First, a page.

However, the colors look good, and from a comfortable arms-length viewing distance, prints of this size still look pleasing. ISO images look good at 8 x 10 inches. The high ISO noise is noticeable in the shadows, and is really noticeable in larger print sizes. ISO makes an acceptable 5 x 7 inch print, but fine detail is pretty sparse and noise is definitely an issue, preventing us from calling anything larger OK.

The colors, however, looks decent for this sensitivity given the camera's smaller sensor. For ISO , a 5 x 7 might be acceptable for less critical applications, but it's a bit too soft for us to call it at that size. The Sony HX is a pretty solid performer for a small-sensor, superzoom camera. It displays typical results for prints compared to other superzoom cameras, producing good 16 x inch prints at low ISOs, and a usable 4 x 6 at ISO and At prints sizes of 8 x 10 or smaller, the HX does a nice job with good fine detail and pleasing colors though we did see some strong noise reduction artifacts at the low ISO sensitivities in the shadows , but it's only when you reach ISO and higher that the print quality starts to degrade.

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As we felt with its predecessor, the Sony HXV, we think the Sony HX's strengths far outweigh its limitations, making this all-in-one superzoom a solid option for anyone who wants a camera to do a little bit of everything. The HX's 50x optical zoom lens is a huge upgrade and an incredible tool, offering ,mm equivalent coverage. It's extremely versatile, allowing users to photograph a wide range of subjects, from close-ups of people riding a faraway zip-line to wide-angle shots of cityscapes.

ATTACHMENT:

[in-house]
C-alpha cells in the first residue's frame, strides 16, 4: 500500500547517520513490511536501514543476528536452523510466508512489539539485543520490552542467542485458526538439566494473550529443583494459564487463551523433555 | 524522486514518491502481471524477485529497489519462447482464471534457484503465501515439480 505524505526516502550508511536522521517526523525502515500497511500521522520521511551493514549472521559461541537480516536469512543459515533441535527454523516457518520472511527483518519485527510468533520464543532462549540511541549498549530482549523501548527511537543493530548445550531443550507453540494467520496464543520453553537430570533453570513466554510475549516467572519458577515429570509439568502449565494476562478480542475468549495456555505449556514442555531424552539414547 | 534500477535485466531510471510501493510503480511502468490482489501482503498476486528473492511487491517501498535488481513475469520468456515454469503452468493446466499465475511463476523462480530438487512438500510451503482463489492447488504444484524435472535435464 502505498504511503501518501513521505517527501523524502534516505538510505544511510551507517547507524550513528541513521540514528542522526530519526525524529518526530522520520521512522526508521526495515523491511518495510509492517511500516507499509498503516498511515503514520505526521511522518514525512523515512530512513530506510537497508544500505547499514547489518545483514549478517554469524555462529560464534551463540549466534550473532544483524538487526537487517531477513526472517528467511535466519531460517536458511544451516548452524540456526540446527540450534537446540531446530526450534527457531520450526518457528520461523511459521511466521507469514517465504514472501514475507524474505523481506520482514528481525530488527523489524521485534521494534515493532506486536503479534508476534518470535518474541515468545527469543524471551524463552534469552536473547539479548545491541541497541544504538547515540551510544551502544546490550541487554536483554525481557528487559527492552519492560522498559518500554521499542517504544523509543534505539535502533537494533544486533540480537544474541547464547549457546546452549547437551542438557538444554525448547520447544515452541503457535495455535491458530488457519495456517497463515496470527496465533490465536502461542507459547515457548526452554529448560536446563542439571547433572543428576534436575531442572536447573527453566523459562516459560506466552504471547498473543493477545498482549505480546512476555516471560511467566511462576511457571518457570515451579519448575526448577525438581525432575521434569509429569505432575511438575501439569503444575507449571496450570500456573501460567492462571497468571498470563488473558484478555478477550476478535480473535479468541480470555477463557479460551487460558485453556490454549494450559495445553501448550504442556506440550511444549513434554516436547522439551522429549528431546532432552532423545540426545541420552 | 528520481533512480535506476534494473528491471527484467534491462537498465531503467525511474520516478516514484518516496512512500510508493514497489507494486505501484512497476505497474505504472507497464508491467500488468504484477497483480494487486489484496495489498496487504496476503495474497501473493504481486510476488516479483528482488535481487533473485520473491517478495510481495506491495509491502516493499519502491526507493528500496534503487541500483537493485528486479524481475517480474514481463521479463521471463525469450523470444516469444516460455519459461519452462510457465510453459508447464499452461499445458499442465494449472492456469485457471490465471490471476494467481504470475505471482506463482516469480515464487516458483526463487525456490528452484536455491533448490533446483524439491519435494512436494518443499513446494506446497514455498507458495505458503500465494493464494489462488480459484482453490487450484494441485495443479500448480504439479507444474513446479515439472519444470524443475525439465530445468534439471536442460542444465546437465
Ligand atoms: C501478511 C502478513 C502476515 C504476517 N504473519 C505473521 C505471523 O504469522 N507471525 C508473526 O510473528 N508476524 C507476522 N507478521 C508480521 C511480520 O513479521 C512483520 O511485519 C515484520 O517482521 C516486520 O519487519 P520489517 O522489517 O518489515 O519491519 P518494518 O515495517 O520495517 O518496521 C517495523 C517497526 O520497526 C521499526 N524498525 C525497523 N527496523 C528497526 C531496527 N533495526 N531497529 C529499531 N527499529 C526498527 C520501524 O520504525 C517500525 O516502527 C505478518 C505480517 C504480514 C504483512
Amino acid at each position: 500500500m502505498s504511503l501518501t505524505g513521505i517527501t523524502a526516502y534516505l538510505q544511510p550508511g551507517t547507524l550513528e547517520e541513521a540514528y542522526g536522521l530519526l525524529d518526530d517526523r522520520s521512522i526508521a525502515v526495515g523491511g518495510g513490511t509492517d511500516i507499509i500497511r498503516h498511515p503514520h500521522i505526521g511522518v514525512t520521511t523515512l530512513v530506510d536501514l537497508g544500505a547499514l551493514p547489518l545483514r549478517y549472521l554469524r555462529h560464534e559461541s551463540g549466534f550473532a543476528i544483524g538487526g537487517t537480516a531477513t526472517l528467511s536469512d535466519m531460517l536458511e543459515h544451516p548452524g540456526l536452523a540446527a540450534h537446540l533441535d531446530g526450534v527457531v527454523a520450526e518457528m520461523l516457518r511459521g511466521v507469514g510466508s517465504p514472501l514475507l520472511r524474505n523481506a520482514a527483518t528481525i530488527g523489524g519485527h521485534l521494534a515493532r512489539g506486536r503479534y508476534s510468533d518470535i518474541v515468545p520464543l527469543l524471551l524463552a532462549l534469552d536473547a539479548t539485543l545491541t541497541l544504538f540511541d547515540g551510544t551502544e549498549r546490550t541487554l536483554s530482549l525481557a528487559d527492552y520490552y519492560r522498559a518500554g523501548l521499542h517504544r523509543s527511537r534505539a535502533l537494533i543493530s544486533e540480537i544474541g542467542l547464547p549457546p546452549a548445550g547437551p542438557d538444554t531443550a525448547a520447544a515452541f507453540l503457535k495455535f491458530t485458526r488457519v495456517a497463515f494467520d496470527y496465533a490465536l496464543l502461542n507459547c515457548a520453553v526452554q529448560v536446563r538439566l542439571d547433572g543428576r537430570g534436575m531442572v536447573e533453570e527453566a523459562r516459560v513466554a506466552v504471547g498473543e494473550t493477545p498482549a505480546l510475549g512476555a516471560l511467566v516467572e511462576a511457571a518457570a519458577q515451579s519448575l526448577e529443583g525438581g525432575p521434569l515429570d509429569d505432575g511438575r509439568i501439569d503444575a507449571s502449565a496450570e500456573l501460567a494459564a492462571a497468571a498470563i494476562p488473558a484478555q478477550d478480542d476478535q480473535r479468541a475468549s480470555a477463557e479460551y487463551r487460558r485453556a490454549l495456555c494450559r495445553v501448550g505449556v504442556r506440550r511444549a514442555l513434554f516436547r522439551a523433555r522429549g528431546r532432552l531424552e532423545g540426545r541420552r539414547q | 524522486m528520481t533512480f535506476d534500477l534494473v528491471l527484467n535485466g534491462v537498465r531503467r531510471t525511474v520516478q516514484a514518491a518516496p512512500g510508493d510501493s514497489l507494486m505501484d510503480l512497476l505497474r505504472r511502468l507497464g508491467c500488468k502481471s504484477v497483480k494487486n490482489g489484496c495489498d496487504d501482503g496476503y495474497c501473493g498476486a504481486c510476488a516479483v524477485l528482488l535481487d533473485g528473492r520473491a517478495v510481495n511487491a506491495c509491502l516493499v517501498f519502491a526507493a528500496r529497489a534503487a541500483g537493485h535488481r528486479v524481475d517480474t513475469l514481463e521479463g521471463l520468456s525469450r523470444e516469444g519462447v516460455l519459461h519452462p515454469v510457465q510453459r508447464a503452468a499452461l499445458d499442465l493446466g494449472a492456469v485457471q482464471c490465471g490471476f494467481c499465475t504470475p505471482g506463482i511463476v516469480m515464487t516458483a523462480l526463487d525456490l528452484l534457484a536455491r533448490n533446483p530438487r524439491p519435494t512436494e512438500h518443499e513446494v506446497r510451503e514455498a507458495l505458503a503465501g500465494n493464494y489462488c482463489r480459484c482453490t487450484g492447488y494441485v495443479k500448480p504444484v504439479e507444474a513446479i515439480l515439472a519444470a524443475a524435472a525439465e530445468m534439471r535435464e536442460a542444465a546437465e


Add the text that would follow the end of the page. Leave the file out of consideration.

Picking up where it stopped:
The HX handled these photo tasks smoothly and efficiently. Unless you're willing to pay tens of thousands of dollars for DSLR lenses, there are few alternatives that can do what the Sony HX can do, especially for such a relatively low pricetag. About those limitations: Though the added resolution from the HX's This was particularly true of higher ISO images, which demonstrated considerable noise. Feature-wise, Sony has also removed a few functions with this camera that were available on the previous model, such as built-in GPS and the electronic viewfinder's eye-detect function.

And we were a bit disappointed that the 3-inch, fold-out LCD screen and small EVF weren't upgraded from the previous model. Having said all that, we still found the Sony HX a ton of fun to use; it even helped our reviewer capture some of his favorite images of the year -- some he couldn't have captured with many other cameras. The bottom line is that you just can't beat the versatility of a 50x zoom lens in a camera that's small enough to take with you everywhere. While its about the size of a small DSLR -- and slightly bigger and heavier than the previous model -- the Sony HX felt very comfortable in the hand, and light enough that it never weighed us down.

The HX's HD video mode is also nice and handy, letting us shoot high-quality clips in good light with just the touch of a well-placed button on back of the camera. While there are some definite trade-offs with a superzoom camera, the power of the HX's incredible 50x reach plus a host of solid features earns it a nod from us as a solid Dave's Pick.